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  • Writer's pictureJess D

5 Things You Should Know as a Woman Starting Brazilian Jiu-Jitsu

Updated: May 19

Women new to the bjj world unite! And learn some of these tips when starting jiu-jitsu.

Jiu-jitsu is a great martial art for anyone who wants to learn a form of self-defense, get fitter, and challenge themself overall. But personally, I believe Brazilian jiu-jitsu is great for women specifically. God forbid there is a time where you’re attacked, especially by a bigger and stronger opponent, learning how to grapple to escape can be a major advantage. If you’re a woman who is just starting bjj or thinking about starting bjj, there are a few things you need to know.

When I started back in 2012, I was the only woman at my gym. It took some time to learn not only the regular grappling skills but also some things that challenged me as the only woman at the gym. So, that being said, here are some things you should know as a woman starting Brazilian jiu-jitsu.


1. Brazilian Jiu-Jitsu is Close Contact

Maybe you decide to go to a jiu-jitsu class, and you don’t know exactly what it is. If you’re like me, maybe you took a friend’s advice and decided to just try jiu-jitsu without looking it up (yea I know Google is free but sometimes you gotta dive headfirst into stuff). When I got to the gym and got to learn some of the basic movements you can do by yourself, I was thinking “yea…that’s easy.” Then when I had to get on top of someone, I got weirded out for a second. It was only when the coach told me that this is what jiu-jitsu is like that I realized that I was going to have to get over being close to people if I wanted to be good at it.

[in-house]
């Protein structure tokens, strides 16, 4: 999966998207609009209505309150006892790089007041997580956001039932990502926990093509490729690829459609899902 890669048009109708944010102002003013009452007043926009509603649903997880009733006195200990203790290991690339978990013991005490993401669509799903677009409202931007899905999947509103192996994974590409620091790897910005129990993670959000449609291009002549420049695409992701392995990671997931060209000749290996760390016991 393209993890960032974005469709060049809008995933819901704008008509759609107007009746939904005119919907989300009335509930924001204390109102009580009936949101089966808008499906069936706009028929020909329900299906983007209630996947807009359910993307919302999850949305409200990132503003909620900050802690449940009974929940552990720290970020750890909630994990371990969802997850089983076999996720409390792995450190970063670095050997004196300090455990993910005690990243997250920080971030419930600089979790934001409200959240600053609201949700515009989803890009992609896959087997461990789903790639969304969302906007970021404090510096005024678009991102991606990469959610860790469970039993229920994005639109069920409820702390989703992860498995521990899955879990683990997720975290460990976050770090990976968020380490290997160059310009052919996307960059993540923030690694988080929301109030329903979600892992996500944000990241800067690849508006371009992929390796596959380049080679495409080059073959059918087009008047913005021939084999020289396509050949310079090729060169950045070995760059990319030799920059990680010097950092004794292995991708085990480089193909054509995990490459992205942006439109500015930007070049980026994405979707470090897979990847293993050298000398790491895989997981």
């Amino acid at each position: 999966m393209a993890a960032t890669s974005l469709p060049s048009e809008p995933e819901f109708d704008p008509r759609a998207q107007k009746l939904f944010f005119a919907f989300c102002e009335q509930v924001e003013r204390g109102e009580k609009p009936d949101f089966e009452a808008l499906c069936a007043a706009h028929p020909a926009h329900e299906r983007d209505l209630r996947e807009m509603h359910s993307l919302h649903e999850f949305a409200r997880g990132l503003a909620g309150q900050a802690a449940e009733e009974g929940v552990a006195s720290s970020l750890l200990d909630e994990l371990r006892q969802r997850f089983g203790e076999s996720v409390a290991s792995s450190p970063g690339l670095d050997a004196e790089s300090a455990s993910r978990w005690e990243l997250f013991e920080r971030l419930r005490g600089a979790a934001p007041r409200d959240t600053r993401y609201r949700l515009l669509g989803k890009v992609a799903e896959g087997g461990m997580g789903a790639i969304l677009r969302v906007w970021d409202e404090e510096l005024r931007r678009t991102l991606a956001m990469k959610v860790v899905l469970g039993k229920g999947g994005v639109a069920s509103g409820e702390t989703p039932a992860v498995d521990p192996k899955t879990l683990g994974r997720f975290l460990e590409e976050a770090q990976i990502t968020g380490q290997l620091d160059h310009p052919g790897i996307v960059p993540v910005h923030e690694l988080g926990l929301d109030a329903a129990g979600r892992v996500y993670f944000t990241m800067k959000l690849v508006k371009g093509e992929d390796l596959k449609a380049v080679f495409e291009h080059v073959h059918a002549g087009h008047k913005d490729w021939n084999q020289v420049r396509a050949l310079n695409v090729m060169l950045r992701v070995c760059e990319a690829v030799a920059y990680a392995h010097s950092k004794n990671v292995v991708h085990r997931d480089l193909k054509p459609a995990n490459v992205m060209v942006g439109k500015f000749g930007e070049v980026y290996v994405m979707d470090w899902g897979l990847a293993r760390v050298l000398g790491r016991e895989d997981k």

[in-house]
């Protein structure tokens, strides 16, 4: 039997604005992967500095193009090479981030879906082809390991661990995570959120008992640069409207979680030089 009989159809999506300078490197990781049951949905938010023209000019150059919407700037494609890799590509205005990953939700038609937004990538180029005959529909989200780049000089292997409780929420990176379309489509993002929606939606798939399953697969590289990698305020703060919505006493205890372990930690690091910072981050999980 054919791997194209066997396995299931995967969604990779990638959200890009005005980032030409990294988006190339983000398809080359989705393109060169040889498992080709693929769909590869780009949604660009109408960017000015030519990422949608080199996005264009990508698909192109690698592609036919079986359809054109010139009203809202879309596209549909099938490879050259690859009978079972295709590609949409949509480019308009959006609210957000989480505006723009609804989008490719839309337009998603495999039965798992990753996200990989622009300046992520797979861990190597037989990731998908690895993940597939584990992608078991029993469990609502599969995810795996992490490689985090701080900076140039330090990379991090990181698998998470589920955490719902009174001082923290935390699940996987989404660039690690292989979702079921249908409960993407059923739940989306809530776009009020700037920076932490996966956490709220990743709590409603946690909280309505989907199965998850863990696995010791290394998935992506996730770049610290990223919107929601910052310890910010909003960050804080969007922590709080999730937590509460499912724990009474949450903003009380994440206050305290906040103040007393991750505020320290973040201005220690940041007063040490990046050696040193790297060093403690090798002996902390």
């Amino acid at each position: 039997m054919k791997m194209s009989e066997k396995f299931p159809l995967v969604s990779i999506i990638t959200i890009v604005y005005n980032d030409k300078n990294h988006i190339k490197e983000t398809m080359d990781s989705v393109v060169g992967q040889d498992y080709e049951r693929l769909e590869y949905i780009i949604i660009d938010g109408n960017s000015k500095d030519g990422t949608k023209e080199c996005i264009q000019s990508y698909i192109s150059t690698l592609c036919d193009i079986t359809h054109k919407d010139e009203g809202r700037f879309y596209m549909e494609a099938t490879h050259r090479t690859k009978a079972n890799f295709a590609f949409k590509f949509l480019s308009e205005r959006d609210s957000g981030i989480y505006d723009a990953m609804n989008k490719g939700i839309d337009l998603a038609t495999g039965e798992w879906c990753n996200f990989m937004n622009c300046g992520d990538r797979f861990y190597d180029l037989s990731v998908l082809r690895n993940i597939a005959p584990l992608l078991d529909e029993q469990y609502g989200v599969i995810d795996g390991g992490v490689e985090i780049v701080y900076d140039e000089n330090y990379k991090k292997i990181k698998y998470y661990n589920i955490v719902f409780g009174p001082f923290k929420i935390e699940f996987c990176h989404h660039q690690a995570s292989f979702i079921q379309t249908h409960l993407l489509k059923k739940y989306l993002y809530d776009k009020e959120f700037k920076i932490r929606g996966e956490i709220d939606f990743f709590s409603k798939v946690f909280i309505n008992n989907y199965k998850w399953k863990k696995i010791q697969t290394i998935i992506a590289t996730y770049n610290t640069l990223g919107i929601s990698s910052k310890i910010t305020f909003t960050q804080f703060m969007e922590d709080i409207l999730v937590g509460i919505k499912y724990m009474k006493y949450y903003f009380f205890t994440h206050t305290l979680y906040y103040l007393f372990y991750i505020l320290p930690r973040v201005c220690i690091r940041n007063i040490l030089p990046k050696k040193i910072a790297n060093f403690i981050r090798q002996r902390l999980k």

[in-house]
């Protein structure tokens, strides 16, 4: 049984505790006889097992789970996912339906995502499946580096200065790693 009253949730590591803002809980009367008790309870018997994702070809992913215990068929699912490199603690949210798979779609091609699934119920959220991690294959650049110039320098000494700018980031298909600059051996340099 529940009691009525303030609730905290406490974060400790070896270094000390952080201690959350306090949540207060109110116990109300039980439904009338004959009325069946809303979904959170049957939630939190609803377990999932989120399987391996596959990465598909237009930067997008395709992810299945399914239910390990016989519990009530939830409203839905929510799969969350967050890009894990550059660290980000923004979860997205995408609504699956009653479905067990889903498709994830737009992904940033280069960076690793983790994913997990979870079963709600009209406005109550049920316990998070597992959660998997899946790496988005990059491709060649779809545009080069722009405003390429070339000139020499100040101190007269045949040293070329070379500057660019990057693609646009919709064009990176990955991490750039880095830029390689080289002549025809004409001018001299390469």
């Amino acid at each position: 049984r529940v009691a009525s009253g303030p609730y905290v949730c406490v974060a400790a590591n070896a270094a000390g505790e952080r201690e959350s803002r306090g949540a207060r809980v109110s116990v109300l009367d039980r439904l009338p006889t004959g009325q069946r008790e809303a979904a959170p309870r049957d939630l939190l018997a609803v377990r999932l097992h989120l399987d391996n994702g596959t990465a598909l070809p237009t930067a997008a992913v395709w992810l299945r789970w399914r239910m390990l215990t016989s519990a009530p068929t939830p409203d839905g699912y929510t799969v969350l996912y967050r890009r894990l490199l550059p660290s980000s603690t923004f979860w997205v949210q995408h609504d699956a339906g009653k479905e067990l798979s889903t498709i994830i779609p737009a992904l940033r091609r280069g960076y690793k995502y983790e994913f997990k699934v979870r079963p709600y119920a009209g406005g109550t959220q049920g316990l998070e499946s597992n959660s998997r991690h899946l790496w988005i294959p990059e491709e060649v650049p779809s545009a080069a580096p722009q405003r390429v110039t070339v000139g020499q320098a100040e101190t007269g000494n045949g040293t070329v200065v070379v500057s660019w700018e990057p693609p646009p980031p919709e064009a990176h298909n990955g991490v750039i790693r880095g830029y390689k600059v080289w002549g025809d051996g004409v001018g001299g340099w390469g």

The aspect of being in close contact with someone, especially when you’re at a gym with mostly men, can be intimidating, icky, and weird. Just note that if you’re at a great gym where people are going to make sure you’re comfortable as a female beginner, you don’t have anything to worry about.

2. You Might Be One of The Only Women at Your BJJ Gym

As a lead in from the previous point, in my first two gyms, I was the only woman there. So, at first, I did feel weird, but I got used to being the “queen bee” of the gym. But I know sometimes, being the only woman can be intimidating when it comes to a martial art and if you see people going crazy during rolls or sparring. But, if you can get over the first hump of being the only girl, the men in your gym will be like your brothers. You’ll feel protected and like “one of the guys”.

I would suggest that you bring a friend with you to a trial class, so at least you know one other girl and you have a partner to go with, especially if all the men are bigger than you. If you don’t have a friend who is interested in training, I would suggest at least having someone go with you to the trial class to cheer you on and someone who can look out for you and make you feel comfortable.

3. You Shouldn’t Feel Obligated to Stay if You Feel Uncomfortable